Saturday, January 15, 2011

Language as a Life Skill

I recently heard a discussion about teaching young children from underprivileged backgrounds life skills. The project took children of kindergarten age and over, and taught them martial arts, chess, and music. These subjects taught the children the life skills of self-discipline, logic, and creativity, and vastly improved their self-esteem.

This is admirable, but I would like to propose another additional and important subject to teach life skills to children: language. For a very long time, language has been undervalued as a subject and as a way of thinking. People who understand language and use it correctly have a clarity of thought that semi-literate people lack. Proper use of language gives a precision and accuracy to expression and thought, and opens up the entire written-word culture of that language to the user.

Since the 1960s, many countries have been neglecting the teaching of languages, influenced by an ideology whereby "children learn their own language naturally and don't need to be corrected or taught". I believe this policy has been shown to be a disaster. What is needed now is a movement to improve the teaching of languages. We need teachers who can understand and explain the grammar and syntax of a language, and make the rules and exceptions part of the children's way of thinking from an early age. Language teachers with a passion for language and its importance can change the way language is taught and perceived.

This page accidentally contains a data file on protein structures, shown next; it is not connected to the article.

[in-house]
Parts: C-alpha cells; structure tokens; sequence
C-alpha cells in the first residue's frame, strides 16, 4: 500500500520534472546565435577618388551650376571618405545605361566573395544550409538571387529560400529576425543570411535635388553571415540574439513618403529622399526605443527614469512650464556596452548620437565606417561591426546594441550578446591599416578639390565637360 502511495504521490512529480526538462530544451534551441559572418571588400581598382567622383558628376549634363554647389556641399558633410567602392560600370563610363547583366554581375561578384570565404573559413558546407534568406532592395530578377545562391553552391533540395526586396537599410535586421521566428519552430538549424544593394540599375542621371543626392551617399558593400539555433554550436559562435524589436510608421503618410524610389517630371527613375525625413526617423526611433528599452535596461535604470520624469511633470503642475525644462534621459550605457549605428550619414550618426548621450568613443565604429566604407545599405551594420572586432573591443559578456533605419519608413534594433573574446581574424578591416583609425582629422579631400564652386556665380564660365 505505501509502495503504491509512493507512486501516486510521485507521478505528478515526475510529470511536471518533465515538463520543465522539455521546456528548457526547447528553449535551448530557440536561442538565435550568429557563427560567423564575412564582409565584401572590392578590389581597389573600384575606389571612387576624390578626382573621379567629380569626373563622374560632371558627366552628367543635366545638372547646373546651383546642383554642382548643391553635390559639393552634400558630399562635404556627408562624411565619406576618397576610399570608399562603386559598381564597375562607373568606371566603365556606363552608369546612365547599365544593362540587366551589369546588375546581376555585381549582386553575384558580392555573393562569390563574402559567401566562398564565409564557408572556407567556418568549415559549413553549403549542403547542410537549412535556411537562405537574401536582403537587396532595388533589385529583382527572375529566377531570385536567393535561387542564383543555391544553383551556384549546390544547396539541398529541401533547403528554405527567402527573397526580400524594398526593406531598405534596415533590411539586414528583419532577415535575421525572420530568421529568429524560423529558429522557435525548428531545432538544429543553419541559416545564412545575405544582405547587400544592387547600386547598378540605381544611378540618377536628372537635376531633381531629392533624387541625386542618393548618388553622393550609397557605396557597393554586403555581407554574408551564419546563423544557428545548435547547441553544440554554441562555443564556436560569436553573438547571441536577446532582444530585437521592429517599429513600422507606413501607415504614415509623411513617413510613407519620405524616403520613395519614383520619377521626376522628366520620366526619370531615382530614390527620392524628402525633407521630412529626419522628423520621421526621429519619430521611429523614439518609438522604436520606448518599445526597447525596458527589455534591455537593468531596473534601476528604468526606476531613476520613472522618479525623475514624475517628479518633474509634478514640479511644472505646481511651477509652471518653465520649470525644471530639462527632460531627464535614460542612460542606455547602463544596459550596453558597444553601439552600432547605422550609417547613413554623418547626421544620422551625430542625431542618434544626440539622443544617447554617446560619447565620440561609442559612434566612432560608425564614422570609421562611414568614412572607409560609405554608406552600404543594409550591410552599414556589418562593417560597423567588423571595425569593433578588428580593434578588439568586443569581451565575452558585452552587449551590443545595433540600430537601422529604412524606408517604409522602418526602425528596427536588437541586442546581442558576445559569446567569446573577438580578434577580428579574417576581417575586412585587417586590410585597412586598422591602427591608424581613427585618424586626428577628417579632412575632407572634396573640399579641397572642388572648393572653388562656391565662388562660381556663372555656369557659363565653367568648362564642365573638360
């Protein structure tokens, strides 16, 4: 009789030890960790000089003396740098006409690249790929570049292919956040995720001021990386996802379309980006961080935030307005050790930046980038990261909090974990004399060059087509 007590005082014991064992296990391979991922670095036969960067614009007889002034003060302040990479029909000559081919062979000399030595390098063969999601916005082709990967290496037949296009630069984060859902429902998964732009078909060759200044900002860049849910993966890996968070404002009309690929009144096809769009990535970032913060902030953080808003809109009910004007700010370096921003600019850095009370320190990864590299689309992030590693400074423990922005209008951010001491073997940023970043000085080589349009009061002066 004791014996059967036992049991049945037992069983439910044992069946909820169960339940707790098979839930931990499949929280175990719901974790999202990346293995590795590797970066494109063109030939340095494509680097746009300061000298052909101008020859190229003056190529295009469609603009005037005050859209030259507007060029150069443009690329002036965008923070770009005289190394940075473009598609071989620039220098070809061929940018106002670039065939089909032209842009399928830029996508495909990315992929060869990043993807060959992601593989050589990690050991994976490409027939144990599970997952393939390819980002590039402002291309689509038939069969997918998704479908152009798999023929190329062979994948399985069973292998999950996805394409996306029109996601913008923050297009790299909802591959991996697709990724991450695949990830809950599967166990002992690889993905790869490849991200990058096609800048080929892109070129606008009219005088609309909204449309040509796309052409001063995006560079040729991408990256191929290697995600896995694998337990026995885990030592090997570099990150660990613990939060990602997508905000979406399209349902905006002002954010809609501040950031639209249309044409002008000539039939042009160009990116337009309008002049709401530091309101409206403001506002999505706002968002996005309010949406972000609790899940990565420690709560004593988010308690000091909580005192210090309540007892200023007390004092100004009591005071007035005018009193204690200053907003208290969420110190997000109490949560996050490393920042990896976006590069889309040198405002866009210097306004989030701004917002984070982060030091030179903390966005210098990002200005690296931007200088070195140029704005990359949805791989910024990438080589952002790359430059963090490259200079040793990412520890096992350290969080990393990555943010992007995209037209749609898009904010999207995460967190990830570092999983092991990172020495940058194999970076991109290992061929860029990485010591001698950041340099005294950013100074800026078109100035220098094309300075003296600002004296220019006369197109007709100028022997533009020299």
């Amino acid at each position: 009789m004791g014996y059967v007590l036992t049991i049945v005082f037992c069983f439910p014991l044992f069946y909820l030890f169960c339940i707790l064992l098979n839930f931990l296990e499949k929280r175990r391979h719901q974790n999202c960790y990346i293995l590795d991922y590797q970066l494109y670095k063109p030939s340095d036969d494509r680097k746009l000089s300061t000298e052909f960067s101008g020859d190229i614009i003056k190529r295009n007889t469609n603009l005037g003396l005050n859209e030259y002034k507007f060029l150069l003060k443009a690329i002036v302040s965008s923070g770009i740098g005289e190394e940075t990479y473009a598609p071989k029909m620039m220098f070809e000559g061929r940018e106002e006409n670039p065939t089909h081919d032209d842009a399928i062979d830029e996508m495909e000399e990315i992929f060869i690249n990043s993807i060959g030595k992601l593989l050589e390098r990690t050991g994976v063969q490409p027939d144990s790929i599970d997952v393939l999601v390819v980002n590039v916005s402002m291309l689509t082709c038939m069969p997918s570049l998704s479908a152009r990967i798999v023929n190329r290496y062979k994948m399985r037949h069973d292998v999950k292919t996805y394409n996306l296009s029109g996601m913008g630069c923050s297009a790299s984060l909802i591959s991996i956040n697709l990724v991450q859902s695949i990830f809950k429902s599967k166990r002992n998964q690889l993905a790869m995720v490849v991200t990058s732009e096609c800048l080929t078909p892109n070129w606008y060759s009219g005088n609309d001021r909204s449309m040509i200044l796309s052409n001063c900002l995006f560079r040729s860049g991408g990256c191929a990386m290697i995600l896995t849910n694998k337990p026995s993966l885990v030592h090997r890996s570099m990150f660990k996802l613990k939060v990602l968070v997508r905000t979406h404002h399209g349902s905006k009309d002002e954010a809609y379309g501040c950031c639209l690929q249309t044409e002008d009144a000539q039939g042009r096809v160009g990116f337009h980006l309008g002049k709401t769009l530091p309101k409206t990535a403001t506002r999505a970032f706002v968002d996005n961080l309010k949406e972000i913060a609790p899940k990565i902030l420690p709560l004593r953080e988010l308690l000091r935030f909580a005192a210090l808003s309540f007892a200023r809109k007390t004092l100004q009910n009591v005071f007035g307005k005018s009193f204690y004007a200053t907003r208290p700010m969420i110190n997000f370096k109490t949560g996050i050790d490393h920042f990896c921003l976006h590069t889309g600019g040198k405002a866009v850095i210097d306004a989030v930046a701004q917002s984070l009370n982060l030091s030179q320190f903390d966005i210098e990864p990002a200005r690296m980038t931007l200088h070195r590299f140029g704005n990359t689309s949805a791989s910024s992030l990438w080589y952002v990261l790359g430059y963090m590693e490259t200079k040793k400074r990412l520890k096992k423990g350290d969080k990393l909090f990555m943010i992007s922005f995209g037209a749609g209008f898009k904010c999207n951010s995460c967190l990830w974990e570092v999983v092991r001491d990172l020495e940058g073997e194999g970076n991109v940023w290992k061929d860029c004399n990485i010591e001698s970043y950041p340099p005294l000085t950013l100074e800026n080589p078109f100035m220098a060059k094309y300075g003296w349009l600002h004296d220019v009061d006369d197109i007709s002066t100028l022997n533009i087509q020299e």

Children who learn grammar and syntax properly will, for example, differentiate between the subject and the object of a sentence, thus knowing (in English) when to use "and I" and when to use "and me". Properly-taught Israeli children will know when to use masculine and feminine numbers and adjectives to agree with the masculine and feminine nouns in Hebrew.

Of course, the level of language-use is a strong social identifier, so using language correctly would separate underprivileged children from their social group more clearly than their skills in martial arts, chess, or music, but that is the whole point. If they are to become the first people in their family to attend university and have a white-collar career, they need to be considered and consider themselves part of educated society, and they could also serve as role models to others in their communities.

I also strongly support learning a second language as early as possible. Being able to speak, think, and read in more than one language gives the brain an elasticity that mono-linguals probably lack. A second language provides the user with another culture to explore. I am always impressed by people from certain European countries, such as the Netherlands, Belgium, Switzerland, and Luxembourg, many of whom become fluent in three languages by the end of high school. Imagine a world where everyone spoke several languages fluently!

I would like to call on language professionals and language lovers everywhere to consider how to promote the serious teaching of languages in all countries, in order to raise standards everywhere.